Setting up a private limited company in the Netherlands
Doing business in the Netherlands means first choosing the legal form you want to operate through. Your choice will determine various obligations, including your tax liabilities, and also the extent of any legal liability. You can find more information here about setting up a private limited company (or, as it is known in Dutch, a B.V.).
What is a B.V.?
A B.V. is an entity with legal personality. That means, in principle, that the company’s directors are not personally liable for its debts. This contrasts with sole traders, who are personally liable for any debts. You can set up a B.V. on your own or with other people. The shares in a B.V. are held by its shareholders, who are entitled to take decisions about the company and to share in its profits.
Benefits of setting up a B.V.
For many businesses, wanting to limit personal liability is the main reason for setting up a B.V.
Other reasons for choosing to set up a B.V. include:
• possible tax benefits
• more opportunities to raise capital from investors
• conveying a commercial and professional image to clients
Setting up a B.V.
Setting up a B.V is a bit more complicated than starting a business as a sole trader. It requires a civil-law notary to issue a deed containing the company’s Articles of Association. You also have to list the B.V. and its directors in the Trade Register at the Chamber of Commerce. In addition, you have to register all the ultimate beneficial owners of the B.V. (i.e. anyone holding more than 25% of the shares) in the relevant register at the Chamber of Commerce.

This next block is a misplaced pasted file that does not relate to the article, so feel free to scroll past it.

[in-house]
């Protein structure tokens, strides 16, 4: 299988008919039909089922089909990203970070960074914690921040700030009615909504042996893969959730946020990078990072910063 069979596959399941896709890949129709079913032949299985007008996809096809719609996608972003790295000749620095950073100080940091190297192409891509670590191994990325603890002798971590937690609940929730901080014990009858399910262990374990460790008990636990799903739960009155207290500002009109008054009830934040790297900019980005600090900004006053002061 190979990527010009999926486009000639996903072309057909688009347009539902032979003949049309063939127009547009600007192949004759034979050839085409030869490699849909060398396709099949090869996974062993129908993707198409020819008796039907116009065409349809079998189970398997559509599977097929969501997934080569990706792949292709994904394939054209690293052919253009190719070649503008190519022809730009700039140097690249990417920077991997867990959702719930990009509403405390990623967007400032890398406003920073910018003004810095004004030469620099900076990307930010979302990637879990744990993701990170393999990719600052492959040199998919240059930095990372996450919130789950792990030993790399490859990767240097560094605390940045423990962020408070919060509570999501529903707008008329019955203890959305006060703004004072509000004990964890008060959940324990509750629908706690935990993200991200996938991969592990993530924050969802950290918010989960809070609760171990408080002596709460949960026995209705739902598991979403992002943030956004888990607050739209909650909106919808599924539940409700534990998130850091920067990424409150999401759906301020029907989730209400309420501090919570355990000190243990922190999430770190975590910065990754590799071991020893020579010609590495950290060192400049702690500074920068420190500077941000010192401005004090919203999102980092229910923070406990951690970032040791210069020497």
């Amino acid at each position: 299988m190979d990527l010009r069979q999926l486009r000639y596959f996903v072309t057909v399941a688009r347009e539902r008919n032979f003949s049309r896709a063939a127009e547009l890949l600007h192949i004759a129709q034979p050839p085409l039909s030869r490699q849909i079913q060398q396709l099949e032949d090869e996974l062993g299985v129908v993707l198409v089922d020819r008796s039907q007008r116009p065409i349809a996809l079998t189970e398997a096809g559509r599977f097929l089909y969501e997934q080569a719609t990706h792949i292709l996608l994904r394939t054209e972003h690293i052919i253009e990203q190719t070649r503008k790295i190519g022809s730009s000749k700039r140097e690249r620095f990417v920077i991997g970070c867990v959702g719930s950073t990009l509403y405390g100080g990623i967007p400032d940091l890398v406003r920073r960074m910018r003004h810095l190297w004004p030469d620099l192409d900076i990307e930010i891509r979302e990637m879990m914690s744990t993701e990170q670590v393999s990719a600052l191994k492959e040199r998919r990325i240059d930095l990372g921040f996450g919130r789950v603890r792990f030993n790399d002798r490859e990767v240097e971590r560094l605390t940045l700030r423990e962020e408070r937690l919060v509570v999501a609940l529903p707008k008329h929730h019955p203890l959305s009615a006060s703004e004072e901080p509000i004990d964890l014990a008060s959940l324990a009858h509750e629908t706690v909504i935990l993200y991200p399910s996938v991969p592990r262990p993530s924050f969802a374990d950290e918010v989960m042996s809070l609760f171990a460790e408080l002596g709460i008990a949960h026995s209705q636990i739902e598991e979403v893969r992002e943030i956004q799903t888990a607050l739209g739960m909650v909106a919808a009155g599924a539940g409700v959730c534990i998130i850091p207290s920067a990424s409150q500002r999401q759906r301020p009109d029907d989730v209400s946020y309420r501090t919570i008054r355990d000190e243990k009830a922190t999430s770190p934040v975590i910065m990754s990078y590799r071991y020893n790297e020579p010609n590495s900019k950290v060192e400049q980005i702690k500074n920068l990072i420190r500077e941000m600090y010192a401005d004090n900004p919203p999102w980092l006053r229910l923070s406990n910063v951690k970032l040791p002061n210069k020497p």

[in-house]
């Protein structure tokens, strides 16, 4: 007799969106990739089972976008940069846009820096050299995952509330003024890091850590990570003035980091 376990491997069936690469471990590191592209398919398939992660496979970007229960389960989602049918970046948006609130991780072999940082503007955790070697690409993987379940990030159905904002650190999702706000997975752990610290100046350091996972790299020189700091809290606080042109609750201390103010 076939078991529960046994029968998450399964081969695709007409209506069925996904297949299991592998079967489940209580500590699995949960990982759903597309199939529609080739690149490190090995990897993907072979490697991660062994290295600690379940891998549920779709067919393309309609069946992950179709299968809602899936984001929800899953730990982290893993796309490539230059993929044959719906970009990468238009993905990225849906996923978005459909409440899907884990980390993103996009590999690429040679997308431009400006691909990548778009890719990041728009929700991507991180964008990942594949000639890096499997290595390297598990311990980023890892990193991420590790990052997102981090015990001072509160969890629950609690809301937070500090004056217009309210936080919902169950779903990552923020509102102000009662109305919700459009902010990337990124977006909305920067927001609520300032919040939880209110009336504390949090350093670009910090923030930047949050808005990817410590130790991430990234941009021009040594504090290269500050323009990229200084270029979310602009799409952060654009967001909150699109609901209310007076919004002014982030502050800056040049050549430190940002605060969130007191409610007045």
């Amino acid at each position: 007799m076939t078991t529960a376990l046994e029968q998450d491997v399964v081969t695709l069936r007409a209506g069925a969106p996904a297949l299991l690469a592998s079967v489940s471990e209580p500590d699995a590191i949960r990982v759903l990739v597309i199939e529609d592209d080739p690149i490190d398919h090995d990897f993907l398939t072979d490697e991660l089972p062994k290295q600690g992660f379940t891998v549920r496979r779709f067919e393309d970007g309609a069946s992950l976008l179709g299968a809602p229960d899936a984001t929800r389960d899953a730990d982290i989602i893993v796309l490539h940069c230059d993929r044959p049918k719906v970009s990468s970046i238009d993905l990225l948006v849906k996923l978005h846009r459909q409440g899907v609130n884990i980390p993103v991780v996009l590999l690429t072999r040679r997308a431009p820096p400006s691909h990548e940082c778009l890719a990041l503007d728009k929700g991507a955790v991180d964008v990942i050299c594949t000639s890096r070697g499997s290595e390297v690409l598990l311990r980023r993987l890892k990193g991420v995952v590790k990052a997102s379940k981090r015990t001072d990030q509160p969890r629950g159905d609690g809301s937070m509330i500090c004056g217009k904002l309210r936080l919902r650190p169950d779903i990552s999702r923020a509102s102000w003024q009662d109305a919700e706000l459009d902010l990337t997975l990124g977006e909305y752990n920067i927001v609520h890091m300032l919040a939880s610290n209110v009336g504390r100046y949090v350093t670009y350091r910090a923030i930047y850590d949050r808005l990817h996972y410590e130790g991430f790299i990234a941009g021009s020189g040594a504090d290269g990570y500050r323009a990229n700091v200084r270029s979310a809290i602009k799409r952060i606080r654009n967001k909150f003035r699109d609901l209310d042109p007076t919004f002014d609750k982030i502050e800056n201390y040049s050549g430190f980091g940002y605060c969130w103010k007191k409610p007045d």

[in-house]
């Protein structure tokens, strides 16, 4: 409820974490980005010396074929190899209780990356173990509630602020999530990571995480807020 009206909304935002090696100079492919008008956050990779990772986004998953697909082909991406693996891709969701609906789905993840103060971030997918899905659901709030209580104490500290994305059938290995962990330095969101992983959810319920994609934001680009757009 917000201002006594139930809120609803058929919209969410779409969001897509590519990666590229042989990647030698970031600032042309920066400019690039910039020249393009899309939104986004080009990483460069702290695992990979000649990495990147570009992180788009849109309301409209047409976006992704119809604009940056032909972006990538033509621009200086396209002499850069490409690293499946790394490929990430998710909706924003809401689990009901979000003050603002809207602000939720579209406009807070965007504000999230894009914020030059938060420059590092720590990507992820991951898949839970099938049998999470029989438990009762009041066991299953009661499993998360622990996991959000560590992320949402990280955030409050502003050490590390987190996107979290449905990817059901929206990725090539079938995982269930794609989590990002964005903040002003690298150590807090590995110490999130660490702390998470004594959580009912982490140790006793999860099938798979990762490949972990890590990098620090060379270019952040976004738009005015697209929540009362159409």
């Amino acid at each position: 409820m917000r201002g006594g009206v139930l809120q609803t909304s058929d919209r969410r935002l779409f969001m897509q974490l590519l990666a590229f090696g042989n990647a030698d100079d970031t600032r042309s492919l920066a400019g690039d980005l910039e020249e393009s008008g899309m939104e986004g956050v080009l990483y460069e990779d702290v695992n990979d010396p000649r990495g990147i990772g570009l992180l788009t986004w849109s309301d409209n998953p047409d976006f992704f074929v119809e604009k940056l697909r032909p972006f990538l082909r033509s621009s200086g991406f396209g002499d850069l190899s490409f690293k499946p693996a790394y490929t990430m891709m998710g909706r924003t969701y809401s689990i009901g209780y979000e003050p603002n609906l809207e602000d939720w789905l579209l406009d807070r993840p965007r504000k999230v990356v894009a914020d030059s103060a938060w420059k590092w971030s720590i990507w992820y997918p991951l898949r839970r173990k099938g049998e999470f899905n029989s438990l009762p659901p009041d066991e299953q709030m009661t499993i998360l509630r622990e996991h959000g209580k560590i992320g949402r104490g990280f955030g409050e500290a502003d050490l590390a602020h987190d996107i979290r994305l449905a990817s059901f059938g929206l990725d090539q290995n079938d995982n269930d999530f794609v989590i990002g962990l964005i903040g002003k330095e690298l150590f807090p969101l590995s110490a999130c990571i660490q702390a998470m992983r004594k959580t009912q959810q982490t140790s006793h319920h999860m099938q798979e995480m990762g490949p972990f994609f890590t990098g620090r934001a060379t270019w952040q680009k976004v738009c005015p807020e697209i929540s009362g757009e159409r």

You are allowed to carry on your business in the normal way while the company is being established. But the civil-law notary has to state that the B.V. is in the process of being established (‘in oprichting’). Until the B.V. is formally established, you will operate your business activities through a ‘B.V. in oprichting’ (or ‘B.V. i.o.’). Listing in the Trade Register is compulsory in this phase, too. Any contracts entered into during the establishment phase can be taken over by the B.V. after it has been formally established. If you operate through a B.V. in oprichting (company in establishment), you will be personally liable for any debts it incurs.
Setting up a B.V. no longer requires large amounts of starting capital. Shareholders only have to pay in 1 eurocent. But because the legal entity can incur liabilities, it is advisable to pay in more starting capital. This is because if you only pay in a symbolic amount, you can always be held liable retrospectively if the B.V. enters into commitments that you could have known it would never be able to meet.
Costs and taxes
As well as the one-off costs of a civil-law notary and the costs of registering at the Chamber of Commerce, you will have to pay the annual costs of preparing and filing the company’s annual report and financial statements and the costs of the annual tax return. Depending on the company’s activities, you may be liable for turnover tax (VAT).
You may also have to pay:
• Payroll taxes if, for example, you are a director employed by a B.V. or you have employees
• Corporate tax on the company’s profits
• Dividend tax if the B.V. pays dividends to shareholders